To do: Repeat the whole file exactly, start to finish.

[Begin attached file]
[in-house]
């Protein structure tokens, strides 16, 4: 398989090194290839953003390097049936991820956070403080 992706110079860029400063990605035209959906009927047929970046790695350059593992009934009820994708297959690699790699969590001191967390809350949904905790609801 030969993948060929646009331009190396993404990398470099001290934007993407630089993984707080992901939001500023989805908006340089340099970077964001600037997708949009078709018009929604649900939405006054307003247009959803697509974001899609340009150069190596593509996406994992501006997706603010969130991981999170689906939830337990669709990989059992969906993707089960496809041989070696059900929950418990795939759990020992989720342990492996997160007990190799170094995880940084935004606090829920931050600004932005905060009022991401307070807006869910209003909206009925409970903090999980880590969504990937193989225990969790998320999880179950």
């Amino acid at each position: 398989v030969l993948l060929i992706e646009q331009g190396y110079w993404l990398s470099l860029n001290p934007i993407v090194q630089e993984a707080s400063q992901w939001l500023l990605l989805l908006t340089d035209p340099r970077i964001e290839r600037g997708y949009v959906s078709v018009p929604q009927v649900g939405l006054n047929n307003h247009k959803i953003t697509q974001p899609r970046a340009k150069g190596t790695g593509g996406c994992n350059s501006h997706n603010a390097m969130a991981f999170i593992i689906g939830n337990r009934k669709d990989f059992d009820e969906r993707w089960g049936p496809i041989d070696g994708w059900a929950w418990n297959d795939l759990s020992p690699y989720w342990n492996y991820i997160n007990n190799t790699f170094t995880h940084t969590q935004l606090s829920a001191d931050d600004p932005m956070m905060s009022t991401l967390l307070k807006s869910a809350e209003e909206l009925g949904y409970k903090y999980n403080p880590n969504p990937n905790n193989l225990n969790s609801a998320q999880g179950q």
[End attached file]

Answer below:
[in-house]
């Protein structure tokens, strides 16, 4: 398989090194290839953003390097049936991820956070403080 992706110079860029400063990605035209959906009927047929970046790695350059593992009934009820994708297959690699790699969590001191967390809350949904905790609801 030969993948060929646009331009190396993404990398470099001290934007993407630089993984707080992901939001500023989805908006340089340099970077964001600037997708949009078709018009929604649900939405006054307003247009959803697509974001899609340009150069190596593509996406994992501006997706603010969130991981999170689906939830337990669709990989059992969906993707089960496809041989070696059900929950418990795939759990020992989720342990492996997160007990190799170094995880940084935004606090829920931050600004932005905060009022991401307070807006869910209003909206009925409970903090999980880590969504990937193989225990969790998320999880179950």
């Amino acid at each position: 398989v030969l993948l060929i992706e646009q331009g190396y110079w993404l990398s470099l860029n001290p934007i993407v090194q630089e993984a707080s400063q992901w939001l500023l990605l989805l908006t340089d035209p340099r970077i964001e290839r600037g997708y949009v959906s078709v018009p929604q009927v649900g939405l006054n047929n307003h247009k959803i953003t697509q974001p899609r970046a340009k150069g190596t790695g593509g996406c994992n350059s501006h997706n603010a390097m969130a991981f999170i593992i689906g939830n337990r009934k669709d990989f059992d009820e969906r993707w089960g049936p496809i041989d070696g994708w059900a929950w418990n297959d795939l759990s020992p690699y989720w342990n492996y991820i997160n007990n190799t790699f170094t995880h940084t969590q935004l606090s829920a001191d931050d600004p932005m956070m905060s009022t991401l967390l307070k807006s869910a809350e209003e909206l009925g949904y409970k903090y999980n403080p880590n969504p990937n905790n193989l225990n969790s609801a998320q999880g179950q």